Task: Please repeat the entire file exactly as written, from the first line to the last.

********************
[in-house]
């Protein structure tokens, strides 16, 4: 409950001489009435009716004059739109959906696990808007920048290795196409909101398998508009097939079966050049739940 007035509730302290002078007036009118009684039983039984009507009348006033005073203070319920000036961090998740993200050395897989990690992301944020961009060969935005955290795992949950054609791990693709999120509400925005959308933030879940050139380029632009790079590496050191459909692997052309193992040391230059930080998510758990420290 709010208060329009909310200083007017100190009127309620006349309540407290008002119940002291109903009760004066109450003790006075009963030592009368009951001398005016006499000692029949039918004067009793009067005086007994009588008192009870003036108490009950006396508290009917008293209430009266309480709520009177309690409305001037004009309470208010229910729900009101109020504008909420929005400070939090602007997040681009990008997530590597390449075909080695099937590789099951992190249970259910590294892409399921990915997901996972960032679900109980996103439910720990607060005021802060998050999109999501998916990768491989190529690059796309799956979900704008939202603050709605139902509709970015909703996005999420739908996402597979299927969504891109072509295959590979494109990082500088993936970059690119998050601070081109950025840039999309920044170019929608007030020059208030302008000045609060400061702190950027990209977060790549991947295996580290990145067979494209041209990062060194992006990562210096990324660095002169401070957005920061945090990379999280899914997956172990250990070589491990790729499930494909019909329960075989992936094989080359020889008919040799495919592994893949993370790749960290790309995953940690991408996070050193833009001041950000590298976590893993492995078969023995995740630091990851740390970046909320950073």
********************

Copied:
[in-house]
């Protein structure tokens, strides 16, 4: 409950001489009435009716004059739109959906696990808007920048290795196409909101398998508009097939079966050049739940 007035509730302290002078007036009118009684039983039984009507009348006033005073203070319920000036961090998740993200050395897989990690992301944020961009060969935005955290795992949950054609791990693709999120509400925005959308933030879940050139380029632009790079590496050191459909692997052309193992040391230059930080998510758990420290 709010208060329009909310200083007017100190009127309620006349309540407290008002119940002291109903009760004066109450003790006075009963030592009368009951001398005016006499000692029949039918004067009793009067005086007994009588008192009870003036108490009950006396508290009917008293209430009266309480709520009177309690409305001037004009309470208010229910729900009101109020504008909420929005400070939090602007997040681009990008997530590597390449075909080695099937590789099951992190249970259910590294892409399921990915997901996972960032679900109980996103439910720990607060005021802060998050999109999501998916990768491989190529690059796309799956979900704008939202603050709605139902509709970015909703996005999420739908996402597979299927969504891109072509295959590979494109990082500088993936970059690119998050601070081109950025840039999309920044170019929608007030020059208030302008000045609060400061702190950027990209977060790549991947295996580290990145067979494209041209990062060194992006990562210096990324660095002169401070957005920061945090990379999280899914997956172990250990070589491990790729499930494909019909329960075989992936094989080359020889008919040799495919592994893949993370790749960290790309995953940690991408996070050193833009001041950000590298976590893993492995078969023995995740630091990851740390970046909320950073």